Image from page 196 of "School: a monthly record of educational thought and progress" (1908)
Contributing Library: Robarts - University of Toronto
Digitizing Sponsor: MSN
View Book Page: Book Viewer
About This Book: Catalog Entry
View All Images: All Images From Book
Click here to view book online to see this illustration in context in a browseable online version of this book.
Text Appearing Before Image:
d at his disposal. The models discussed hitherto have been supposedconstructed of paper or card, and to have indicated thenature of the soHd by giving the plane surfaces containingit, but those constructed of wires and threads havetheir special uses. Large models for class-work maybe made of stouter and rougher materials. I havefound bamboo very useful. Fig. 6 shows the construction of a model to illustrateEucHd XL, 6 (or 8). The board stands for the planeMN. The stout uprights, AB, CD, at right angles to it * This instrument may also be utilised for bringing out theactual arrangement and position of the lines in the figures to thepropositions of an ordinary school course in Solid Geometry, suchas Haywards or that by Hall and Stevens. EDUCATIONAL THOUGHT AND PROGRESS 213 are pieces of bamboo, fitting into holes in the board.The more slender obliques, AE, AD, AF, are bird perchesobtained from a fanciers shop, and kept from slippingby drawing pins ; the lines BE, BD, BF are chalk Fig. 6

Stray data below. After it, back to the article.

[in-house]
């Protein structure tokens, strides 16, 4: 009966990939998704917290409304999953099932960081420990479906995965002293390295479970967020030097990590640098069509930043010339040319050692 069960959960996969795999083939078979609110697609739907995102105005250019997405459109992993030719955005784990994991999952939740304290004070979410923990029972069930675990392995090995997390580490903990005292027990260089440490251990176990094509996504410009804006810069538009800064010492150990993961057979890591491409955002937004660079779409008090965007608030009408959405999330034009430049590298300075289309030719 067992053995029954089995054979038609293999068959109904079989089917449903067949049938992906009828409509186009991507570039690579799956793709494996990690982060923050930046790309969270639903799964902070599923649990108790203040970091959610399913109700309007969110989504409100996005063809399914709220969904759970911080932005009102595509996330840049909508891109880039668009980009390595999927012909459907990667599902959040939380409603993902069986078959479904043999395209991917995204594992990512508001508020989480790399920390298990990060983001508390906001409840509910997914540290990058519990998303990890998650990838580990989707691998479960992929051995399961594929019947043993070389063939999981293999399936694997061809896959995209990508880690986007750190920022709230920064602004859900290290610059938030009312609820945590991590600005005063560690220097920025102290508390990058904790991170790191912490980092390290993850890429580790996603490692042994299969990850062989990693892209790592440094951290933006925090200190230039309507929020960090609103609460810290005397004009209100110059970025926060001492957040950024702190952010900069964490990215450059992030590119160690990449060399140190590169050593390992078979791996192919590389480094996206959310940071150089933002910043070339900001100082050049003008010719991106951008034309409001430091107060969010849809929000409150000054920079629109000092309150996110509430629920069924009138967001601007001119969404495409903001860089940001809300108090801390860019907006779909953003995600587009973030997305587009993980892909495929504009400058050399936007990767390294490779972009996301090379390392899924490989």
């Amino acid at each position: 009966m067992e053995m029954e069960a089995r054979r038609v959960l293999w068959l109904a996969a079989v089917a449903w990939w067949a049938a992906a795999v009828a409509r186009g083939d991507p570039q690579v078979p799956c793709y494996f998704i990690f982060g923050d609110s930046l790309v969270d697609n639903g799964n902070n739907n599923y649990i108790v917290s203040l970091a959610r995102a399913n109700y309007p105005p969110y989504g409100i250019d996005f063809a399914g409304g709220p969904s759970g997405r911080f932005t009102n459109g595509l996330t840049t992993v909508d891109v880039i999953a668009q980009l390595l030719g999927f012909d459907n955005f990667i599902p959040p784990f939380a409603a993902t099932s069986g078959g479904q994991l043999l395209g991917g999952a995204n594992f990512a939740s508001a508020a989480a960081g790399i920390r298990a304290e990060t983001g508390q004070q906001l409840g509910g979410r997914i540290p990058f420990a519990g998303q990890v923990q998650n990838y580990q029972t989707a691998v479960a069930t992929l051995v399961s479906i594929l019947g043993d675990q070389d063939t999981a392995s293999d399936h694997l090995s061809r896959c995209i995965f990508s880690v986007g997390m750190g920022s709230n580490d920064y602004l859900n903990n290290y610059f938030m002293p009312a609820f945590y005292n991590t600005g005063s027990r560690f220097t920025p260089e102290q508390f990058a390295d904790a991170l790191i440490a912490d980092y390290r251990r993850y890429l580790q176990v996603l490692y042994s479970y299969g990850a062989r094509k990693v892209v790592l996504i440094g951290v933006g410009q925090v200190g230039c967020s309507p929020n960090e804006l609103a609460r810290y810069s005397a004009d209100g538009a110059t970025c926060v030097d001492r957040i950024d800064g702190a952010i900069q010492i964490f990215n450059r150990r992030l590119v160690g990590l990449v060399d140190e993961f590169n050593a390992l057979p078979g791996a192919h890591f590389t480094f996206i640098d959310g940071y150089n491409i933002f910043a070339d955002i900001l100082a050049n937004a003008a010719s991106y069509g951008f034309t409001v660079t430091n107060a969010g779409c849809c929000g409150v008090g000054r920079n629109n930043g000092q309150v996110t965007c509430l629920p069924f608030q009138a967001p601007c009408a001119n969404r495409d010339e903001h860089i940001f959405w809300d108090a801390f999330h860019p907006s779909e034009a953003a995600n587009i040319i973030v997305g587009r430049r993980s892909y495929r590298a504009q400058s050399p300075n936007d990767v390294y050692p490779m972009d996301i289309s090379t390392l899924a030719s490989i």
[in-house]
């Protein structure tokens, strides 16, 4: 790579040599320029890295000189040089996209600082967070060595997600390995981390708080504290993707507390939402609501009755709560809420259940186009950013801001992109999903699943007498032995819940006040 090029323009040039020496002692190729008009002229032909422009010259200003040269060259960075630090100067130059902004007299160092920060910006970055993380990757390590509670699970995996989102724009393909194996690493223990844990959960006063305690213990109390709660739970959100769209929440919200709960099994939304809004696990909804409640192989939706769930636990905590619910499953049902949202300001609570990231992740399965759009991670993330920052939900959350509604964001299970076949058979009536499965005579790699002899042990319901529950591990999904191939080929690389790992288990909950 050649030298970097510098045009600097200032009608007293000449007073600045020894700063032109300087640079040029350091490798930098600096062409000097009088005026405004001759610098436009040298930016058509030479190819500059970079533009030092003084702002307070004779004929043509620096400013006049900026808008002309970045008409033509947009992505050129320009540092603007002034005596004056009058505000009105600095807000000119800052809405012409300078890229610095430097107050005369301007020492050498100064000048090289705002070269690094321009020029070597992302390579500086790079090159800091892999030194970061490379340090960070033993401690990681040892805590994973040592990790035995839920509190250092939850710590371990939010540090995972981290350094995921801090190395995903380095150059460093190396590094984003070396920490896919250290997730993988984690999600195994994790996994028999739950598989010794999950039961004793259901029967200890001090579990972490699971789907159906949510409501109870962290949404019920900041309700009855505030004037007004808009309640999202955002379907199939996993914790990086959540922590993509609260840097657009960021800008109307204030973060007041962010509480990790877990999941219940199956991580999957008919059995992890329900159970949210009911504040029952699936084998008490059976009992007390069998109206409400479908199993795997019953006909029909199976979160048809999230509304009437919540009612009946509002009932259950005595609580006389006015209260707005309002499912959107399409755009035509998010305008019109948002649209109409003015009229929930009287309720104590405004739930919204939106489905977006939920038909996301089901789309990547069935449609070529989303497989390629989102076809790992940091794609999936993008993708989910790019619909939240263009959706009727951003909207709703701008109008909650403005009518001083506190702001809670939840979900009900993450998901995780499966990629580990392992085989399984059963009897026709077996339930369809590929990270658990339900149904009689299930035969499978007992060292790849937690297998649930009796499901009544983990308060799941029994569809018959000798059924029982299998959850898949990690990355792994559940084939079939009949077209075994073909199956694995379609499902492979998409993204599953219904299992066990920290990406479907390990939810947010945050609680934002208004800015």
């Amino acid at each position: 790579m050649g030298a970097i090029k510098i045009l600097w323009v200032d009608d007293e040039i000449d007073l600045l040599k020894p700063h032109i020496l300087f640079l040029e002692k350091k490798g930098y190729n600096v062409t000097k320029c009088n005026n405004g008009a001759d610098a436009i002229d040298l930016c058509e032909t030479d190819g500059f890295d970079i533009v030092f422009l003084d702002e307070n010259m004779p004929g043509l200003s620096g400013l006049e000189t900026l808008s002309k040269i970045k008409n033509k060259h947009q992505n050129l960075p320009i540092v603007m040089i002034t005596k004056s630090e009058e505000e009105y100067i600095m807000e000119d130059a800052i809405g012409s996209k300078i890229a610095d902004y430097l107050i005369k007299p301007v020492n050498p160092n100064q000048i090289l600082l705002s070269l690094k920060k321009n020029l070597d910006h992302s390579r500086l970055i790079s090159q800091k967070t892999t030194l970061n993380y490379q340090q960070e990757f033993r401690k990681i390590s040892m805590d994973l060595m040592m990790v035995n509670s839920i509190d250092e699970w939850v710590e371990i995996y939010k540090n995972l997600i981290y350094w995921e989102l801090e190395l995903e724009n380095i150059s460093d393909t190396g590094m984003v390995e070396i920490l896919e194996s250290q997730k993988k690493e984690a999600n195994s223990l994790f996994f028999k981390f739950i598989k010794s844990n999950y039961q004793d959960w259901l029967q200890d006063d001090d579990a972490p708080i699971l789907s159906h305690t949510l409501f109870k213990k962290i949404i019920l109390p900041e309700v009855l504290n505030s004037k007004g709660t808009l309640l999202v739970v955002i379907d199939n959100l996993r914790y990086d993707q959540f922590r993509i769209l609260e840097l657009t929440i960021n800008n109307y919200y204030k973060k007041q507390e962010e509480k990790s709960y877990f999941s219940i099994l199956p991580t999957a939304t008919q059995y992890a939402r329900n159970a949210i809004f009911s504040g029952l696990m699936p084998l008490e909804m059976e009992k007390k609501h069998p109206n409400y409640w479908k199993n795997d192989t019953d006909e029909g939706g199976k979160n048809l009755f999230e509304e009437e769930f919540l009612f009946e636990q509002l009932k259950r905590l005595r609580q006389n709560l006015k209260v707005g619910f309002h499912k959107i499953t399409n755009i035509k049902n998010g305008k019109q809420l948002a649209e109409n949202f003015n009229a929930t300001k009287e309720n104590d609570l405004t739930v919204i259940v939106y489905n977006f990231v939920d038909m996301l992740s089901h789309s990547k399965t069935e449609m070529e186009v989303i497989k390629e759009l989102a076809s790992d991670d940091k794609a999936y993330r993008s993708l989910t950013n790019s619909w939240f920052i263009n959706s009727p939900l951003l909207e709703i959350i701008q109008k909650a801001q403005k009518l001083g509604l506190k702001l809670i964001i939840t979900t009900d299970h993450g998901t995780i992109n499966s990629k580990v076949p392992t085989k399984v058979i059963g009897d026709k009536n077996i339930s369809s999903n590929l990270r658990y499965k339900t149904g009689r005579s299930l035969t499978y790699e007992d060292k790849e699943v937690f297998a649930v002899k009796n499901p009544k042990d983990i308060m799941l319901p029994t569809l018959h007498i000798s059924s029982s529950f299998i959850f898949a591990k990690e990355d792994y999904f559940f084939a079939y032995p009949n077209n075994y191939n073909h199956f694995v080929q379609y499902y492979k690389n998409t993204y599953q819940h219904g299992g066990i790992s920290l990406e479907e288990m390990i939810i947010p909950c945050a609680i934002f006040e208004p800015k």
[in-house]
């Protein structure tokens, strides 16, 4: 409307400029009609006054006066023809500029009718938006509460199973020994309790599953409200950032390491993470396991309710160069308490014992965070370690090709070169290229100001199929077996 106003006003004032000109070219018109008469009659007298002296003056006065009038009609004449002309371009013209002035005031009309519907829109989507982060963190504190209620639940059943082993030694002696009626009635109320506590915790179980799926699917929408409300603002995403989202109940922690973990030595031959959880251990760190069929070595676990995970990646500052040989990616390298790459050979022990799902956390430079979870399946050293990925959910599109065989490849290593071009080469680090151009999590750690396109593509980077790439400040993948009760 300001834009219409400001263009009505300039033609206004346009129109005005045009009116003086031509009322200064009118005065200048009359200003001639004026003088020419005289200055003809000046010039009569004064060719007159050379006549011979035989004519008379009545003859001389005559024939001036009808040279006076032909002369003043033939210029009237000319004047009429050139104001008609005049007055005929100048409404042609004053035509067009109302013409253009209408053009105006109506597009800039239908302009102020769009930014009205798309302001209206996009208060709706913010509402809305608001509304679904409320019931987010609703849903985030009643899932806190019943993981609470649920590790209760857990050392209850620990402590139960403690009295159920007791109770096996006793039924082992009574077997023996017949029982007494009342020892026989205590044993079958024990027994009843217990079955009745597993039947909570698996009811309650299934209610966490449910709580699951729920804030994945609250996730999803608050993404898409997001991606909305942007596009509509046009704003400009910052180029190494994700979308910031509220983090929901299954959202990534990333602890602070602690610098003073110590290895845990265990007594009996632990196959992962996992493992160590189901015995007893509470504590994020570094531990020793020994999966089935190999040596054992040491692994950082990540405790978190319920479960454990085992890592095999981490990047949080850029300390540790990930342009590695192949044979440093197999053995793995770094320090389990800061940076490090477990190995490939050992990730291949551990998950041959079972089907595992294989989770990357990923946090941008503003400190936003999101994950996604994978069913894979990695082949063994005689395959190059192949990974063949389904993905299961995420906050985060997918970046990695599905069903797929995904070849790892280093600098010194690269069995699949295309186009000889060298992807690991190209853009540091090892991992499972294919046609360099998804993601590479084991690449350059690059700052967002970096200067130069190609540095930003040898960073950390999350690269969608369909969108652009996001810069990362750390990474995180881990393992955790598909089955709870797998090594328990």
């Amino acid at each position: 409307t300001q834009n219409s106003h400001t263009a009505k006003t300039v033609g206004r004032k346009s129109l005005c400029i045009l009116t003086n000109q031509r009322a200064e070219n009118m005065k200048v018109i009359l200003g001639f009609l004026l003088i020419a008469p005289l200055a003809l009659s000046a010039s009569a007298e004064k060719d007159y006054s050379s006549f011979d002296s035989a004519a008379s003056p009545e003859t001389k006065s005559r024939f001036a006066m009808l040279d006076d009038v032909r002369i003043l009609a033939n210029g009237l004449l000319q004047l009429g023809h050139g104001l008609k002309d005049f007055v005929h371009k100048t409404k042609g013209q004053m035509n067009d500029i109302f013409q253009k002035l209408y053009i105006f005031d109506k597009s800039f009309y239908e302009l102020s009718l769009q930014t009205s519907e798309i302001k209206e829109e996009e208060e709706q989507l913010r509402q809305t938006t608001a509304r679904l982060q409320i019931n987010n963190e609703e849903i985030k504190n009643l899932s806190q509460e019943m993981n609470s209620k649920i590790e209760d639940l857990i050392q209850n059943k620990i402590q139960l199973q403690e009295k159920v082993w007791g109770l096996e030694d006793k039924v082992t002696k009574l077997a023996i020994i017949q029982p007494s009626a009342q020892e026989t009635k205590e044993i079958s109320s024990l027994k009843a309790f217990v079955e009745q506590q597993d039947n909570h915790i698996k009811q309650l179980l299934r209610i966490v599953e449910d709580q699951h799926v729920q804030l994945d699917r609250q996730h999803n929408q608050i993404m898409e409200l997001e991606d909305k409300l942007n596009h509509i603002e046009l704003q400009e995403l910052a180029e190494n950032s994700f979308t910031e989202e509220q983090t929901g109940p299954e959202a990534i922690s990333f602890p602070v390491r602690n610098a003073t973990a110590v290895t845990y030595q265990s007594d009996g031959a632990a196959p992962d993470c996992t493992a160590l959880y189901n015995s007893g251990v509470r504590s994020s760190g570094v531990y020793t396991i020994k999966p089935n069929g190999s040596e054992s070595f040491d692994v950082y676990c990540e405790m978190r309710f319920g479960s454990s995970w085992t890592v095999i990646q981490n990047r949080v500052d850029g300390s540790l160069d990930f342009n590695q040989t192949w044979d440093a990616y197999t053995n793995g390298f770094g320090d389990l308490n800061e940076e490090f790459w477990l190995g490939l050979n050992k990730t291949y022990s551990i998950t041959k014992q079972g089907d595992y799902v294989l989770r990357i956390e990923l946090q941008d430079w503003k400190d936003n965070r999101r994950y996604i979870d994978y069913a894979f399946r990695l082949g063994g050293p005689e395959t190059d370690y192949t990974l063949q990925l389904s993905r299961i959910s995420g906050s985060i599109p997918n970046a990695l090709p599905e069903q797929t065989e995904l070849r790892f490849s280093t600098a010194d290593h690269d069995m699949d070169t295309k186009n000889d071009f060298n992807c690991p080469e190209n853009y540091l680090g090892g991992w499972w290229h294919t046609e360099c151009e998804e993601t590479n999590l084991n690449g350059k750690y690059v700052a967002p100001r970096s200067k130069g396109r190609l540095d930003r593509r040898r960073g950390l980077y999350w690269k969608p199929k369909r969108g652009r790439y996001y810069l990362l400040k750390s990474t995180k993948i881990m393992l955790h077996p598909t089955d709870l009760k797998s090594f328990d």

Text Appearing After Image:
marks on the board. When it is not required for use,the rods all easily; come away and may be stored ina drawer, while the board can be placed flat against awall. The model thus fulfils two conditions properfor a class-model: (i) it is of considerable size whenused in class ; (ii) it is easily put away when not wanted.Another simple arrangement has the same merits.I have four stout bamboos about four feet in length.These, when lashed at the corners, give a large modelof the tetrahedron. A ring is fastened at the middleof each rod, and a thread through these rings outlinesan octahedron. Other uses of the same apparatus willnaturally suggest themselves. When it. is not wantedthe unloosing of a knot allows the whole to be foldedup flat against a wall. (3) Ii affords manual exercise suitable for all agesand for both sexes. At the debate in Section L at Cambridge inAugust, opened by Sir Philip Magnus, on ManualExercise in its widest sense, though there was a generalagreement as to the impo
Note About Images
Please note that these images are extracted from scanned page images that may have been digitally enhanced for readability - coloration and appearance of these illustrations may not perfectly resemble the original work.